Fall brings nice temperatures and beautiful colors to our hikes and rides, but shorter days often have us searching for outings that are closer to home. Besides the two trails that remain open on the BLM Croy Trail Network, there are many other nearby, lesser-used routes that are well worth exploring on bike, horse, or foot.
The Hatty Gulch drainage has long been a popular place for trail and road-based recreation. The area is part of the old Hailey Gold Belt, with mining roads and trails crisscrossing the gulch. Typical of our region, the area is a mix of BLM, State, and private property; so remember to treat the land you are enjoying with respect.
Just west of Hatty Gulch are some higher bench-lands between Richardson Summit and Rock Creek Road. The place is ripe for exploration. While a number of well-traveled locals enjoy this area from time to time, its really very lightly used. Many of the roads here offer very nice views of the Smoky Mountains, Pioneer Mountains, the Snake River Plain, Bennett Hills, Timmerman Hills, and Magic Reservoir. Often in view to the north is Kelly Mountain. This is a handy landmark for helping to stay oriented. The drainages below Kelly (north of Richardson Summit) are seeing more use this year, as the area contains a number of steep, lonely two-tracks and trails.
The list of options goes on and on, but finding them will take some poking around. While doing so you will need to pay attention to where you are and where you have come from. It’s a good idea to carry a compass and several maps of the areas you expect to be traveling through, as cross-referencing your information sources can be a helpful route finding tool. I think it’s really useful to carry a GPS unit whose operation you are familiar with. At a minimum, such a device will allow you to create a “breadcrumb” path, which, as a last resort, will allow you to backtrack to your starting point.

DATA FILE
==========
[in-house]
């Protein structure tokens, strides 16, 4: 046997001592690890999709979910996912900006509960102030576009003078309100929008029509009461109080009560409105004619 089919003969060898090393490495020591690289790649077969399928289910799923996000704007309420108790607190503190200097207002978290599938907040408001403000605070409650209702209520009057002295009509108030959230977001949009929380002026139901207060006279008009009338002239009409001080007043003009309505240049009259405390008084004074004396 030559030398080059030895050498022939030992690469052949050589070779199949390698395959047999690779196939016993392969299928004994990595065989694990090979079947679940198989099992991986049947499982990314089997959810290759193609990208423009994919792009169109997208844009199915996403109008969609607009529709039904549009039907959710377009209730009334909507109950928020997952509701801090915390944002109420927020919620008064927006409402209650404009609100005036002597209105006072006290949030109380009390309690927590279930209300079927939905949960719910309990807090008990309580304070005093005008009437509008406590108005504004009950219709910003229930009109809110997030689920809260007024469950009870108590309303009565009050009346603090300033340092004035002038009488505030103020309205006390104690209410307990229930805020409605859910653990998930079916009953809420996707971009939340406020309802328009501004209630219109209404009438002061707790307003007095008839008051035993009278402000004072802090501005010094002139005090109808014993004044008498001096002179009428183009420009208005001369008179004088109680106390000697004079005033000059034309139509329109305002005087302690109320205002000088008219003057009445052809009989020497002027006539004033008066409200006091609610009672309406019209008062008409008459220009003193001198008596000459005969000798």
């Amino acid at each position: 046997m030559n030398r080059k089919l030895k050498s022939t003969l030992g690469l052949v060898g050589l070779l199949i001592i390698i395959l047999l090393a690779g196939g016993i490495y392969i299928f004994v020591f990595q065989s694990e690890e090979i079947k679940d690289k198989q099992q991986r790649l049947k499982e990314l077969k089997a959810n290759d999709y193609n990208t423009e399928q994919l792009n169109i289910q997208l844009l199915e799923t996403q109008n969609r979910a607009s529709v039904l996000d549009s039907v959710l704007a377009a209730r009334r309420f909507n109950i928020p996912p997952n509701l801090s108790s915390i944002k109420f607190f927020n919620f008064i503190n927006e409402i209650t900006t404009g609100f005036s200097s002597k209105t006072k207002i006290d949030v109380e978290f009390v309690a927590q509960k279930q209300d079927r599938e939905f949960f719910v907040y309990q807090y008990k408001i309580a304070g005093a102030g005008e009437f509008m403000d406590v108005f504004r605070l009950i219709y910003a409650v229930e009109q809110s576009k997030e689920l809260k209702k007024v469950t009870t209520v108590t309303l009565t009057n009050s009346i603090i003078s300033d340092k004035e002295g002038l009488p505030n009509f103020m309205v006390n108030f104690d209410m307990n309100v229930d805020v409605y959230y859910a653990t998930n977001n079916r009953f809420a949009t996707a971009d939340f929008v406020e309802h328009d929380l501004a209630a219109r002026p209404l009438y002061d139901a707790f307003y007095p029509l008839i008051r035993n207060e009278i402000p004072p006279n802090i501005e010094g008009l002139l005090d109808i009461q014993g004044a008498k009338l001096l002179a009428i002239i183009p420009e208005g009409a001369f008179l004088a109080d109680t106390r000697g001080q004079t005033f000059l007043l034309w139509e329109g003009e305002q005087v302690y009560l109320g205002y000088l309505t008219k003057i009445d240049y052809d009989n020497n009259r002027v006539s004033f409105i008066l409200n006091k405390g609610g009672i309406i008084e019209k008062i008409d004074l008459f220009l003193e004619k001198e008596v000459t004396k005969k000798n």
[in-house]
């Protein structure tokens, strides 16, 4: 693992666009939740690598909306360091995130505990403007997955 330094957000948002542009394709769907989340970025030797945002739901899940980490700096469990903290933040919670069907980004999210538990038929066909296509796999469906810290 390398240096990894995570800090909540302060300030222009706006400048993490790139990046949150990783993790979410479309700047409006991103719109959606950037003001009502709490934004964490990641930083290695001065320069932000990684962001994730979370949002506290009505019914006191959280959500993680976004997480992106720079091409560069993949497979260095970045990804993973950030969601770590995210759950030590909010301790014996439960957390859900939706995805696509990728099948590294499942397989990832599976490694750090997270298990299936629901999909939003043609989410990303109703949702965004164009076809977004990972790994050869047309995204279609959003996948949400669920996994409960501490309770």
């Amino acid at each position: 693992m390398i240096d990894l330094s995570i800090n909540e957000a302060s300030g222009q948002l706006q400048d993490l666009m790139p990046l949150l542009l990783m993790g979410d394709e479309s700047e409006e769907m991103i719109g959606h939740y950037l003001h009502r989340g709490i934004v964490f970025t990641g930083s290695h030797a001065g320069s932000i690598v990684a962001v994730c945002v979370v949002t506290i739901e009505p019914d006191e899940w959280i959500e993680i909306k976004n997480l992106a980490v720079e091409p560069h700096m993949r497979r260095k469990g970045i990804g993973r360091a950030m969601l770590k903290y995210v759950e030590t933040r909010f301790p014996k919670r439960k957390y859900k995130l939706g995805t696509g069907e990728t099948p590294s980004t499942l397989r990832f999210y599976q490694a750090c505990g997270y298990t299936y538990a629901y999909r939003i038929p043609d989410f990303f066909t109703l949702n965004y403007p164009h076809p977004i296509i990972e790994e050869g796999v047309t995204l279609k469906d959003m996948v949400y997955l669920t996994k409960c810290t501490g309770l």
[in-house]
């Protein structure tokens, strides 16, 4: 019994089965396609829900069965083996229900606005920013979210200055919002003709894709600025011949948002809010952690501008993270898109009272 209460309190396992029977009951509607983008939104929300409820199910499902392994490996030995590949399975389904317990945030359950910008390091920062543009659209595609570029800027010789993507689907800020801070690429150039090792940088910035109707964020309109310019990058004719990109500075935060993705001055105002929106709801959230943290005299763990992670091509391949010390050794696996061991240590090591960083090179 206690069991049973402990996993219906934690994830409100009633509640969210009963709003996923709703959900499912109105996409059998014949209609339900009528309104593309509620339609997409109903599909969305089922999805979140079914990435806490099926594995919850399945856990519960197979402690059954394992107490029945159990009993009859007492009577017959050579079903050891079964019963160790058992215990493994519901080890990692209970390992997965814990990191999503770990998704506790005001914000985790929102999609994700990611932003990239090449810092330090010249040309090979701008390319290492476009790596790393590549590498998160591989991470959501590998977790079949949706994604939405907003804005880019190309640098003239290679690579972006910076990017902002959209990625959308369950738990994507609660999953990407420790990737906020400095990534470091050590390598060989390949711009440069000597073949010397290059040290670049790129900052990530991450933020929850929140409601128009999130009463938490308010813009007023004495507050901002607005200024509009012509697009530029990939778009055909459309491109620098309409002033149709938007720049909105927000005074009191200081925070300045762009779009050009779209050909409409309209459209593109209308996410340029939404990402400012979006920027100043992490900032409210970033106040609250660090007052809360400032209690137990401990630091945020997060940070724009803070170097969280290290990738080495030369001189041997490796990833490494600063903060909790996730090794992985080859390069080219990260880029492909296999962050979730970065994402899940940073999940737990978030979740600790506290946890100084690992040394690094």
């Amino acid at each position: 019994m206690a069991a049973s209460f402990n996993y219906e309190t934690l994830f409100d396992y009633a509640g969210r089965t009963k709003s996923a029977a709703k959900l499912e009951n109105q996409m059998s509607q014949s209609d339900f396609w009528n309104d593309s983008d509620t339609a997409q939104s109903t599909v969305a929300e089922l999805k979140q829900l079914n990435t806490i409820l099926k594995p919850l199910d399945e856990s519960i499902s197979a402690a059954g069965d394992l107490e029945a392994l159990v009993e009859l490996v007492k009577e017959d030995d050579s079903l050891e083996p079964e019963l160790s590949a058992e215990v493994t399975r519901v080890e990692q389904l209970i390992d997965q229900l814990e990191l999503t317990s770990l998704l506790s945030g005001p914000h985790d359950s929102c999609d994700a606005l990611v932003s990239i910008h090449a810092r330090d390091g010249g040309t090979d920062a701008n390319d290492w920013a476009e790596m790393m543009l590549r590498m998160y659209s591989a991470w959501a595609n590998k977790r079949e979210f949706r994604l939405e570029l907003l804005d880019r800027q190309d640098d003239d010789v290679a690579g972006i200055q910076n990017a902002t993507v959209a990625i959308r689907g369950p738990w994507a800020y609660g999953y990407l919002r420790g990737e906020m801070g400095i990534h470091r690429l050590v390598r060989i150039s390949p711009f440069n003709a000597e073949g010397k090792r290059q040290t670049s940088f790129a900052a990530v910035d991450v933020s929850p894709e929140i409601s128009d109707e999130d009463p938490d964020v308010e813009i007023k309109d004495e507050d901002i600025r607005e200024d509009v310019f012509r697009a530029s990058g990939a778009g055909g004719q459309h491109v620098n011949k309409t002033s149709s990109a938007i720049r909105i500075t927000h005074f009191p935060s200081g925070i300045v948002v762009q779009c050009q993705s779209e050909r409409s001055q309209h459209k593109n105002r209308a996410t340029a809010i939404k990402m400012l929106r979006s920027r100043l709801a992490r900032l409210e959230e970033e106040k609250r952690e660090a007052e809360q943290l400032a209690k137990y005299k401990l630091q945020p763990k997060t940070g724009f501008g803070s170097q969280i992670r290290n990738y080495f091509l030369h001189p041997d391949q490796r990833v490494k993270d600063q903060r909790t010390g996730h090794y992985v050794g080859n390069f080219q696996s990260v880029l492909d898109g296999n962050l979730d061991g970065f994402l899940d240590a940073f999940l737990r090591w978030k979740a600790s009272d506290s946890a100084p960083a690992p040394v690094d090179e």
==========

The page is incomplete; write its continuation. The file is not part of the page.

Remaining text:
Phone applications like PDF Maps or Gaia GPS provide users with the ability to download USGS, Forest Service, BLM, and other maps to their phones. Many of these maps include information about property ownership, and in conjunction with your phone’s GPS capabilities may allow you to see your real time location on those maps. Having access to such tools can be useful in helping to determine if you are on Federal, State, or private property.
Other great resources are the many excellent local bike shops and sporting goods stores that cater to our recreation needs. The people who staff these stores are often some of the most expert on what alternative route options are available to us. If you really want to find out what is out there I’d suggest spending some time chatting and getting to know the people working in these stores. Doing so can lead to some of the most memorable and delightful excursions you can imagine.
Shop local, go prepared, and have a great time!